To say Ryan Braun had the first successful positive drug test appeal ever merely because of a technicality is more than fallacious. There is no way the Braun camp or MLB would have leaked the results. No luck is involved in appealing a positive drug test.
The rumors are running rampant over the internet over the Braun case. Granted, many of them are simply comments from vehement fans on articles and posts, but those still count as rumors. After all, wasn’t this post “just a rumor” a week ago?
How and why Braun was proven innocent (or not guilty, however you choose to say it) is ultimately in the hands of the opinion holder. Understandably, every person will have a separate opinion on how Braun’s suspension was overturned and, though it shouldn’t have to be this way, whether or not the Brewers left fielder got off lucky. The most trustworthy source in this situation should be Ryan Braun, as he is the one who beat out Major League Baseball, which, in return, released an angry statement.
Rumor 1: Ryan Braun got off on a technicality
For starters, a mishandled urine sample is no technicality; it’s a major misstep in the drug testing process. Anything could have happened to that sample in the 48 hours the sample was missing, and arbitrator Shyam Das was not willing to put Braun’s career and reputation at stake with such a large question surrounding the test.
Additionally, Braun’s lawyers gathered weekly weight, strength, and speed information taken by the Brewers. As he said in his Friday press conference, there was no significant change in weight, strength, or speed on the bases throughout the season. Braun’s training regimen remained the same, as well. Let’s put two and two together: Braun’s test result showed testosterone levels three times higher than any other test recorded under the current MLB drug policy, but records show no physical change. Add to this the fact that the urine sample went missing for 48 hours, opening the possibility of a tampered test, and there is no “technicality” involved.
It would take more than merely a technicality for Das to overturn a positive drug test and 50 game suspension.
Rumor 2: The sample was handled correctly
Major League Baseball remains firm on the notion that Braun should have been suspended and the test was not mishandled.
“The extremely experienced collector in Mr. Braun’s case acted in a professional and appropriate manner,” MLB said in a statement.
“He handled Mr. Braun’s sample consistent with instructions issued by our jointly retained collection agency. The Arbitrator found that those instructions were not consistent with certain language in our program, even though the instructions were identical to those used by many other drug programs — including the other professional sports and the World Anti-Doping Agency.”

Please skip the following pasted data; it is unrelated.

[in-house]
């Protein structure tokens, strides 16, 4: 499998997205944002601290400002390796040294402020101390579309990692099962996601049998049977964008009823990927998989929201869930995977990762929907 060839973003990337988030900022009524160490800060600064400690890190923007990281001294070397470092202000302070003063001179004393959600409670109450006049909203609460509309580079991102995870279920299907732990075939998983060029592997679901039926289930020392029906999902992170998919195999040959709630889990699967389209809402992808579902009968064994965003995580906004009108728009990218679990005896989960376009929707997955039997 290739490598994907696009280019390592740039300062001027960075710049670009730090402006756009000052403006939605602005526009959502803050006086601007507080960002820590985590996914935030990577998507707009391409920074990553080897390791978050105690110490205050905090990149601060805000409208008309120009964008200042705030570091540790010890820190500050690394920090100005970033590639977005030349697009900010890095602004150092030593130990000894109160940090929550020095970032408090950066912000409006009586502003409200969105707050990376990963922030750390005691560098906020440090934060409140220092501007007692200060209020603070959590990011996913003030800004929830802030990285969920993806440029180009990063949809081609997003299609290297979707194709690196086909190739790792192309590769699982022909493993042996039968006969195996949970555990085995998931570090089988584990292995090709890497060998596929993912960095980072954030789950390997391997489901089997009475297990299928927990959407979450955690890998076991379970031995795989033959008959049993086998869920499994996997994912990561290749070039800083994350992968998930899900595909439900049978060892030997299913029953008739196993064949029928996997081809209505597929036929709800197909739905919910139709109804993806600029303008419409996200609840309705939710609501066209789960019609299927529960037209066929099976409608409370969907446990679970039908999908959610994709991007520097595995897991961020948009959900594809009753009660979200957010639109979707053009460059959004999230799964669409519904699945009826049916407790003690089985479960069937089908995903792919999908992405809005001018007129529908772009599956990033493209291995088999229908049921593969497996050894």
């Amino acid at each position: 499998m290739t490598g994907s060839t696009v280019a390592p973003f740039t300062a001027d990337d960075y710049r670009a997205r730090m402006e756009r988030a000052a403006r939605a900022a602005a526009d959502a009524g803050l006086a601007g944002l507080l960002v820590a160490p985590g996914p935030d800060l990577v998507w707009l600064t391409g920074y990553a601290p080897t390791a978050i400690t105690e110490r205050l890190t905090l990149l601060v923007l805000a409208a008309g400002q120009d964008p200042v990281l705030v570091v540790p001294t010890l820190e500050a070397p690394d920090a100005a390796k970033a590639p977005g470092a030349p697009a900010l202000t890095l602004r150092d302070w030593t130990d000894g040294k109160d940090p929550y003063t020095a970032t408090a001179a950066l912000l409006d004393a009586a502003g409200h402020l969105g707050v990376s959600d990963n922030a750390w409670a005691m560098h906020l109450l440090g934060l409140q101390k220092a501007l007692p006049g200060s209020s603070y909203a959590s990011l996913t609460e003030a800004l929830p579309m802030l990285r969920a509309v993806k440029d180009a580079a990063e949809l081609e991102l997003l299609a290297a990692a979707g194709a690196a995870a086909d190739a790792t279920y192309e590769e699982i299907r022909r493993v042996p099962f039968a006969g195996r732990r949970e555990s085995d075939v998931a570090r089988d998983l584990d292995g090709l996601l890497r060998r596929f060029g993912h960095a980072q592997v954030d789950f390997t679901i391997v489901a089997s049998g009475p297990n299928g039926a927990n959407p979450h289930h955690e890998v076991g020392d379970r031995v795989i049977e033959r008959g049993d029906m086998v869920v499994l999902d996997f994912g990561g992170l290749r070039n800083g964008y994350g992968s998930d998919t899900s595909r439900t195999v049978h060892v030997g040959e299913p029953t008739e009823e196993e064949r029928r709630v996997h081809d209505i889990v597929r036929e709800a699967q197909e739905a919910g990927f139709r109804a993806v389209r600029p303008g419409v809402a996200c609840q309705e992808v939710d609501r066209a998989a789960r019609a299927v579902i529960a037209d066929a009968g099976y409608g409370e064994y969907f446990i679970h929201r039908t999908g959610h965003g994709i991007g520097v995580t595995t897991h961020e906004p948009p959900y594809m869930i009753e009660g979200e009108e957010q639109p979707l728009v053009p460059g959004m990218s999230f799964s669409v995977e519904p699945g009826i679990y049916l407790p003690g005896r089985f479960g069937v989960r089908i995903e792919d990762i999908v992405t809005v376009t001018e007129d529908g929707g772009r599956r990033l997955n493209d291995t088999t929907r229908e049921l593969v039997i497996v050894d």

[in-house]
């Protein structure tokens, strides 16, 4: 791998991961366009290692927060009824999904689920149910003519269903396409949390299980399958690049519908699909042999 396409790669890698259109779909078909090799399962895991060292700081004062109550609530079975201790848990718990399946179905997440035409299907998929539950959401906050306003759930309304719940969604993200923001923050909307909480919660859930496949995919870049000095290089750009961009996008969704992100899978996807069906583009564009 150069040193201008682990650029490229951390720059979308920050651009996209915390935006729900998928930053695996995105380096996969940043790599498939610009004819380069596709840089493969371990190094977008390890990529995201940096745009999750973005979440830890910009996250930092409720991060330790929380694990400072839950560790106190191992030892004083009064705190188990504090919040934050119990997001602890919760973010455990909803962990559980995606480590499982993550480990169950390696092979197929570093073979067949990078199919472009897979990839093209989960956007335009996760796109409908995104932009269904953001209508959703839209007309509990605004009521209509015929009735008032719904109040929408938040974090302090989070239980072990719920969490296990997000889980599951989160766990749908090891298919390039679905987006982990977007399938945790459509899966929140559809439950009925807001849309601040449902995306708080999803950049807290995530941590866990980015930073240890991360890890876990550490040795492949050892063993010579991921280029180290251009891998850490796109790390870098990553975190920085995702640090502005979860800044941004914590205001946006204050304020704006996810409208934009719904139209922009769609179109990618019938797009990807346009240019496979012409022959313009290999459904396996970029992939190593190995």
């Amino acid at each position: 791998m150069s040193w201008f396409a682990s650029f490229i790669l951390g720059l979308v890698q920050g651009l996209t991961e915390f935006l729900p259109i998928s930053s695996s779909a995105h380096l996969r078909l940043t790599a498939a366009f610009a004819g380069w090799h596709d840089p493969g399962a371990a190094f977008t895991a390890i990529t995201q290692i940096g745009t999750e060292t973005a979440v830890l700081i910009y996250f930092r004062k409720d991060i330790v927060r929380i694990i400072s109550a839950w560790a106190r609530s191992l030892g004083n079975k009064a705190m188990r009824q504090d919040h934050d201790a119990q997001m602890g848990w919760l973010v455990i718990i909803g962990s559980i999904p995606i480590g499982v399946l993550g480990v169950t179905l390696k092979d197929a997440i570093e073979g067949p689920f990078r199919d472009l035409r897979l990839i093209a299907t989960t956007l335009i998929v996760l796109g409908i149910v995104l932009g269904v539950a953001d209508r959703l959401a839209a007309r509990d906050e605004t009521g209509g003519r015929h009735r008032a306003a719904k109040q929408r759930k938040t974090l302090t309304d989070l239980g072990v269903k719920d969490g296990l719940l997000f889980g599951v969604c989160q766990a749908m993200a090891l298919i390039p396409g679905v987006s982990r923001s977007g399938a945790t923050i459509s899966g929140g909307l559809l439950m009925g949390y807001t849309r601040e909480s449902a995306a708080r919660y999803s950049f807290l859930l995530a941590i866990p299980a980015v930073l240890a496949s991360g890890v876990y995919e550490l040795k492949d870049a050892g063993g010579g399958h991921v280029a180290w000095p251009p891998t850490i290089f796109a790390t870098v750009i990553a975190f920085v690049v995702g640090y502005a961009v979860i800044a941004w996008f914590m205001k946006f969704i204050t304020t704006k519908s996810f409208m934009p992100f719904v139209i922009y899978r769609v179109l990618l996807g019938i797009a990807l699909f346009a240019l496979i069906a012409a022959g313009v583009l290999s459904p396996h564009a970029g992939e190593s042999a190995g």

Notice that not once did MLB refute what Braun said about the absence of the urine sample for 48 hours. After contradicting much of what Braun said (including that the system is “fatally flawed”), all that has been said of the collector is that he “acted in a professional and appropriate manner”.
If not reporting the sample for 48 hours is acting a professional manner, then something is wrong with the drug policy.
Braun is the first player to successfully appeal a positive drug test, proved there is no substantial case against him, had his reputation at stake, was tagged a PED abuser, and is now being called “lucky” for emerging on top.
Braun’s camp spent all winter contriving a case that would prove a) He is completely innocent or b) the testing process was flawed or mishandled. The primary issue with option a is that it’s virtually impossible to completely prove your innocence and no PED was ever taken. When they found out the test was mishandled and not delivered to FedEx immediately, the focal point of the argument was established.
Over the course of five weeks, Braun and his lawyers proved, for the first time in Major League history, that he was not guilty. Braun had his name “dragged through the mud” with reports of STD’s and major baseball writers such as Buster Olney calling for him to give back his MVP award. Major League Baseball was obviously against him, as was a significant amount of baseball fans. To overcome all this requires more than luck.
Rumor 3: Bud Selig played an undercover role in the appeal
This is without a doubt the worst rumor I’ve seen yet. If all the rumors were true, then Bud Selig was the reason behind the reversal of the suspension because he used to own the Brewers. Not only is this completely crazy, but Selig sold the team to the Attanasio family seven years ago.
Yep. Ryan Braun will be playing this year because Bud Selig wanted the team he used to own to be able to compete.